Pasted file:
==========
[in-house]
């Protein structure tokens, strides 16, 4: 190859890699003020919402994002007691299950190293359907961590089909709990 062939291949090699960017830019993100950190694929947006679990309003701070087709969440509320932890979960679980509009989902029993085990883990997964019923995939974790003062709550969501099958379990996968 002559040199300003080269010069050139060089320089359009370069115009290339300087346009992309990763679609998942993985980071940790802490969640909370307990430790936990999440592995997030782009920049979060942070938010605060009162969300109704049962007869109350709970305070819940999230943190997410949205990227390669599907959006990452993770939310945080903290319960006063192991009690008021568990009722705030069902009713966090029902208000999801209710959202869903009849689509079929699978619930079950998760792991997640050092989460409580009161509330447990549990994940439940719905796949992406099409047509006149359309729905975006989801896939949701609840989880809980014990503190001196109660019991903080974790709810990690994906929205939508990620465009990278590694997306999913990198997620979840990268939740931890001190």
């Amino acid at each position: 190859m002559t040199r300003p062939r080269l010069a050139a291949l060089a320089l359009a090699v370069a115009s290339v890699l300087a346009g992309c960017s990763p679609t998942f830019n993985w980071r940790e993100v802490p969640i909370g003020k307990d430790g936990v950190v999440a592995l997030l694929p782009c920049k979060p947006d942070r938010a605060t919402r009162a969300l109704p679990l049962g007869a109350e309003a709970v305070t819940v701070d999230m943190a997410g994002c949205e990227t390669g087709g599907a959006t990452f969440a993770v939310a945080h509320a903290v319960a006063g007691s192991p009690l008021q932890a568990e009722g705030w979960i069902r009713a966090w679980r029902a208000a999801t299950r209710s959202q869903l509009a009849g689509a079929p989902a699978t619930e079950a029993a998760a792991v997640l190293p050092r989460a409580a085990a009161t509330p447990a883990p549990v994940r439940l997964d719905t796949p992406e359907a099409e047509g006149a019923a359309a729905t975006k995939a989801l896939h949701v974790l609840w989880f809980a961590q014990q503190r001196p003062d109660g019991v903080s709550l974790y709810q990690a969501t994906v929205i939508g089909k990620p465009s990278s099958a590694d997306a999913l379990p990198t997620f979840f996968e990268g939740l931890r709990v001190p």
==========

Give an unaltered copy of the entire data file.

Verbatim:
[in-house]
């Protein structure tokens, strides 16, 4: 190859890699003020919402994002007691299950190293359907961590089909709990 062939291949090699960017830019993100950190694929947006679990309003701070087709969440509320932890979960679980509009989902029993085990883990997964019923995939974790003062709550969501099958379990996968 002559040199300003080269010069050139060089320089359009370069115009290339300087346009992309990763679609998942993985980071940790802490969640909370307990430790936990999440592995997030782009920049979060942070938010605060009162969300109704049962007869109350709970305070819940999230943190997410949205990227390669599907959006990452993770939310945080903290319960006063192991009690008021568990009722705030069902009713966090029902208000999801209710959202869903009849689509079929699978619930079950998760792991997640050092989460409580009161509330447990549990994940439940719905796949992406099409047509006149359309729905975006989801896939949701609840989880809980014990503190001196109660019991903080974790709810990690994906929205939508990620465009990278590694997306999913990198997620979840990268939740931890001190």
């Amino acid at each position: 190859m002559t040199r300003p062939r080269l010069a050139a291949l060089a320089l359009a090699v370069a115009s290339v890699l300087a346009g992309c960017s990763p679609t998942f830019n993985w980071r940790e993100v802490p969640i909370g003020k307990d430790g936990v950190v999440a592995l997030l694929p782009c920049k979060p947006d942070r938010a605060t919402r009162a969300l109704p679990l049962g007869a109350e309003a709970v305070t819940v701070d999230m943190a997410g994002c949205e990227t390669g087709g599907a959006t990452f969440a993770v939310a945080h509320a903290v319960a006063g007691s192991p009690l008021q932890a568990e009722g705030w979960i069902r009713a966090w679980r029902a208000a999801t299950r209710s959202q869903l509009a009849g689509a079929p989902a699978t619930e079950a029993a998760a792991v997640l190293p050092r989460a409580a085990a009161t509330p447990a883990p549990v994940r439940l997964d719905t796949p992406e359907a099409e047509g006149a019923a359309a729905t975006k995939a989801l896939h949701v974790l609840w989880f809980a961590q014990q503190r001196p003062d109660g019991v903080s709550l974790y709810q990690a969501t994906v929205i939508g089909k990620p465009s990278s099958a590694d997306a999913l379990p990198t997620f979840f996968e990268g939740l931890r709990v001190p």